All I can say about this headline is, "Yes!" It's such a relief to hear we won't lose all our retail stores. It was looking pretty dicey after the coronavirus lockdowns had been going on for a while and retail stores were closing left and right.
But people need their retail fix, and a diet of only online shopping doesn't cut it for the many people who enjoy the shopping experience. Let's look into the latest on the retail front.
We've seen stores closed for business during the coronavirus, supposedly temporarily to "flatten the curve." But what really happened was many of those stores -- 8,960 to be exact, including popular retail chains -- went out of business entirely or filed bankruptcy. Here are some notable 2020 bankruptcies:
The tide is turning
Retail Dive reports a brighter picture for 2021, even with COVID-19 still on the scene. The U.S. should see at least 3,344 stores opening this year, according to Coresight Research, and that's just as of March; there could be more. This number is impressive, as it represents 39.5% more store openings than this time last year, and it outpaces the announced closings so far for 2021, at 2,649.
Discount stores reign supreme
It's a mixed signal for the state of the economy regarding who the biggest winners are -- they're mostly all discount retailers: Dollar General (NYSE: DG), Dollar Tree (NASDAQ: DLTR), Big Lots (NYSE: BIG), Five Below (NASDAQ: FIVE), Family Dollar, and Burlington (NYSE: BURL). That suggests a middle class moving toward the lower, not the upper, realm of the middle.
Other stores to watch
Other retailers besides the super discount chains are planning openings, though, such as Ulta Beauty (NASDAQ: ULTA), Sephora, Dick's Sporting Goods (NYSE: DKS), TJ Maxx and Marshalls, Gap (NYSE: GPS), and Skechers USA (NYSE: SKX). Let's delve deeper into plans for some of these stores.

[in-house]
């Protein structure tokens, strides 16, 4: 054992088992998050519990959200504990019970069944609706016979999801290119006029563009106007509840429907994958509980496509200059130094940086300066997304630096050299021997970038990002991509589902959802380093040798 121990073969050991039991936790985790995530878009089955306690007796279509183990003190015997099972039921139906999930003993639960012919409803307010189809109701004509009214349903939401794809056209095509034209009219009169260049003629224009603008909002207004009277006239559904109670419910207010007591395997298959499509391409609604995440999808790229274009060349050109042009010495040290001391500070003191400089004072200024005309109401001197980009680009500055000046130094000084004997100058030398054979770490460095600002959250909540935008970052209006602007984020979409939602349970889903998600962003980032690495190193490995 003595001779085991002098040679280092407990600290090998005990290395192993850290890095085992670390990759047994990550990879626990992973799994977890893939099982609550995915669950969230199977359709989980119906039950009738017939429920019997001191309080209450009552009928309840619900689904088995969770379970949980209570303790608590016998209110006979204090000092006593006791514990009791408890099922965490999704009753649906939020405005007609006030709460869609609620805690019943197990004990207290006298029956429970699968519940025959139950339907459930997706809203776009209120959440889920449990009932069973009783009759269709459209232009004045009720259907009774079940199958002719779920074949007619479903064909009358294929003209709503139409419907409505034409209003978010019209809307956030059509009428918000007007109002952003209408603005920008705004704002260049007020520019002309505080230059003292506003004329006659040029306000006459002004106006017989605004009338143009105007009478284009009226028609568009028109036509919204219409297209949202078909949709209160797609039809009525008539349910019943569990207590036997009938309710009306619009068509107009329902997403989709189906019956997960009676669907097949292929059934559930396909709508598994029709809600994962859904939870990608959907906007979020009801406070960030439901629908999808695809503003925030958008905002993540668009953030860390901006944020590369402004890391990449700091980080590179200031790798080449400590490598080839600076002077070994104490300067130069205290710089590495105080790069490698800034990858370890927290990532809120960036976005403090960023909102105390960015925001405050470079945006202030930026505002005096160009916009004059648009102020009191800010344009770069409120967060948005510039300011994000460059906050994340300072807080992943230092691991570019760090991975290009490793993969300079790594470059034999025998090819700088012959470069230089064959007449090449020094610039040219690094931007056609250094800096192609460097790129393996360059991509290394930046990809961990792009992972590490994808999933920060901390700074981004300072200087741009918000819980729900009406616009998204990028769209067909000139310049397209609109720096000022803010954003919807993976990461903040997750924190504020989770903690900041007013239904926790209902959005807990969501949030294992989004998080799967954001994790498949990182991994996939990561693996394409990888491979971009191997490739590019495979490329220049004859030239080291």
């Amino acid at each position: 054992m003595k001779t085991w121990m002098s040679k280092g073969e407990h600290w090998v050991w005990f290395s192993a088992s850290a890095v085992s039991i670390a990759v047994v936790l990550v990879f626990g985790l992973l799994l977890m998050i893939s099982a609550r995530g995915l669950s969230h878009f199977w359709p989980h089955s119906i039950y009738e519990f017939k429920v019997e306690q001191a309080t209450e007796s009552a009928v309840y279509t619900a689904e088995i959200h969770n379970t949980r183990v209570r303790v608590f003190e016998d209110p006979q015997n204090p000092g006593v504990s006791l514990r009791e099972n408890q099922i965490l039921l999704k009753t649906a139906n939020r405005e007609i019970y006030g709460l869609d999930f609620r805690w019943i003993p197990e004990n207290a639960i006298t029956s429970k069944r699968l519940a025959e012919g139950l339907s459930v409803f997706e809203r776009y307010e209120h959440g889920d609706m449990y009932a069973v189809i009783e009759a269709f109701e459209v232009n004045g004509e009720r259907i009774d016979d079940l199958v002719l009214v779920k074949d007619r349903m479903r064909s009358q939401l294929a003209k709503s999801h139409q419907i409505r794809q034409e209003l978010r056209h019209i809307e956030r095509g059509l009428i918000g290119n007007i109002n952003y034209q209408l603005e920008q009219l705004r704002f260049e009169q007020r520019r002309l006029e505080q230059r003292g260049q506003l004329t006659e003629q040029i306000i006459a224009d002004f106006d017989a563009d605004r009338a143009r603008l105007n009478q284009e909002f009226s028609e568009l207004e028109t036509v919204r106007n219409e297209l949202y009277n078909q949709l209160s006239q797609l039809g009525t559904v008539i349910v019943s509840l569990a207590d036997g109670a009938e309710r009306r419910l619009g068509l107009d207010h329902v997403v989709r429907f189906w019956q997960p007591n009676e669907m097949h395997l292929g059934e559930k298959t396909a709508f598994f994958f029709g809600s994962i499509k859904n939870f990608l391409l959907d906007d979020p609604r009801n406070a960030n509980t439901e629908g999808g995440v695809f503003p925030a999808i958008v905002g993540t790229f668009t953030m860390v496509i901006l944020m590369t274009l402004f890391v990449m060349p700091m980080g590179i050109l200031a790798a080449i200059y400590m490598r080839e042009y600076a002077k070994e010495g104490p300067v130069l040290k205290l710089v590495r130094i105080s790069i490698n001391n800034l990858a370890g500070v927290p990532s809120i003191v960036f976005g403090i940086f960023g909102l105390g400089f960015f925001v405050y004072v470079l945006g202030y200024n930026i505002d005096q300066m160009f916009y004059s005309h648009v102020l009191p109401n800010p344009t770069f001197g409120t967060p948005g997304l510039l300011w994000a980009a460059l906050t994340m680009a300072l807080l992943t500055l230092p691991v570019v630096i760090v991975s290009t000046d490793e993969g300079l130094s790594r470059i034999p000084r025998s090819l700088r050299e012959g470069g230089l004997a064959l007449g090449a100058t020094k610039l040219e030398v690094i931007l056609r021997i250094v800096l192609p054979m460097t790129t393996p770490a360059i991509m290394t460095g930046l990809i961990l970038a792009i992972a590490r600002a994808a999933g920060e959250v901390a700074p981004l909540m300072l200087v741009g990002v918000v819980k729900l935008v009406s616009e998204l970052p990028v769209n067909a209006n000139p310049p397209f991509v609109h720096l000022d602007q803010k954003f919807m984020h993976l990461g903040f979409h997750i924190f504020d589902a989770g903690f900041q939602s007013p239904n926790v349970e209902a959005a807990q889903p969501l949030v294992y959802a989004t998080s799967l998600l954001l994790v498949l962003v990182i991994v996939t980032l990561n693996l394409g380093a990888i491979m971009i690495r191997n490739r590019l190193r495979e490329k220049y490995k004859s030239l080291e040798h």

Formerly Burlington Coat Factory, this discount clothing chain plans to open 100 stores this year. Burlington uses a "treasure hunt" appeal to lure customers in; the store buys leftover inventory from more expensive stores, and customers come in regularly to see what sort of deals they can get on brand-name items. The store plans to open smaller stores, however, to keep costs down, such as moving into old Pier 1 outlets.
Dick's Sporting Goods
Many people left gyms during COVID-19 and instead started exercising in the great outdoors -- think golf along with general outdoor activities. Dick's is seeing growth in athletic apparel, footwear, and golf gear. It recently opened five stores and plans to open six more, including an experiential store.
TJ Maxx, Marshalls, and HomeGoods combined make up TJX Companies (NYSE: TJX). This retailer operates in a similar manner as Burlington (see above). Although sales declined during COVID-19, the decline has lessened drastically. At the end of October 2020, sales were down only 3% compared to earlier in the year, which saw sales declines as high as 53%. TJX Companies is seeing the most activity in home, beauty, and activewear categories and plans to add about 50 stores in fiscal 2021.
If you were around in the '90s, you probably owned something from Gap, or at least were familiar with the clothing line. Gap was iconic Americana: effortless jeans and a tee. Gap is still doing well, not because of Gap itself, but because of its other stores: Old Navy and Athleta are in; Gap and Banana Republic are out. The parent company plans to close 350 Gap and Banana Republic stores and open 30 to 40 Old Navy stores and 20 to 30 Athleta stores by the end of 2023.
The Millionacres bottom line
For a while, no one knew what was happening with brick-and-mortar retail establishments. After a year of living with the coronavirus pandemic, the picture is getting clearer. It's not all gloom and doom for brick-and-mortar retailers. Many are coming back. Commercial real estate investors need to keep tabs on which retail outlets are likely to make a strong comeback and plan their investments accordingly.